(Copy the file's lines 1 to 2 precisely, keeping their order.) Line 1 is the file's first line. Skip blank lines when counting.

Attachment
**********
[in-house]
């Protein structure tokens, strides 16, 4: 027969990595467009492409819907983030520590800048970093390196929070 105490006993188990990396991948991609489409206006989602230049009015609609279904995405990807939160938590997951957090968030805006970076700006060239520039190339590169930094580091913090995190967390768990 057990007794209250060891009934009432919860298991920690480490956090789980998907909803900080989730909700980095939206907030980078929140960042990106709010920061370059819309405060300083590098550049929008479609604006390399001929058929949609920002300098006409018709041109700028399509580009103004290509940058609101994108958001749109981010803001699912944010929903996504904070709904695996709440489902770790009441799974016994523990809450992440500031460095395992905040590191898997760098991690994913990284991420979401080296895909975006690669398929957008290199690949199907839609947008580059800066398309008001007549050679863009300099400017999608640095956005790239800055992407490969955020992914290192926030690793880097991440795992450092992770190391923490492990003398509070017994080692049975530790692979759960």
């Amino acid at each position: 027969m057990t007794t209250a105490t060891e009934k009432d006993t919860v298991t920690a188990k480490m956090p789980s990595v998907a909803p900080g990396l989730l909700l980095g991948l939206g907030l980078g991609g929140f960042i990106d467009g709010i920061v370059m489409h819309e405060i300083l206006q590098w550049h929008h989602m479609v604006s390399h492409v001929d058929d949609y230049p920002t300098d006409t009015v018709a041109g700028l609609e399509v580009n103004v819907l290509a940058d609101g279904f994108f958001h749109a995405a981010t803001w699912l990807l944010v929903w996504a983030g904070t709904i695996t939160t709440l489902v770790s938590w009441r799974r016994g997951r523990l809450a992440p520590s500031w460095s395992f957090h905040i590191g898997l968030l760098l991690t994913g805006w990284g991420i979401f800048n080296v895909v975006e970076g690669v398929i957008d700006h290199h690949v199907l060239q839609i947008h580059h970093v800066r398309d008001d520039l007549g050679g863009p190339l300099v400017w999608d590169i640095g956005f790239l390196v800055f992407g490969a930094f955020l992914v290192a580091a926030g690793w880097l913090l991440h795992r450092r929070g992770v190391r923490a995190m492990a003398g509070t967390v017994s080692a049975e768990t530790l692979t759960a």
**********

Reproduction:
[in-house]
């Protein structure tokens, strides 16, 4: 027969990595467009492409819907983030520590800048970093390196929070 105490006993188990990396991948991609489409206006989602230049009015609609279904995405990807939160938590997951957090968030805006970076700006060239520039190339590169930094580091913090995190967390768990 057990007794209250060891009934009432919860298991920690480490956090789980998907909803900080989730909700980095939206907030980078929140960042990106709010920061370059819309405060300083590098550049929008479609604006390399001929058929949609920002300098006409018709041109700028399509580009103004290509940058609101994108958001749109981010803001699912944010929903996504904070709904695996709440489902770790009441799974016994523990809450992440500031460095395992905040590191898997760098991690994913990284991420979401080296895909975006690669398929957008290199690949199907839609947008580059800066398309008001007549050679863009300099400017999608640095956005790239800055992407490969955020992914290192926030690793880097991440795992450092992770190391923490492990003398509070017994080692049975530790692979759960």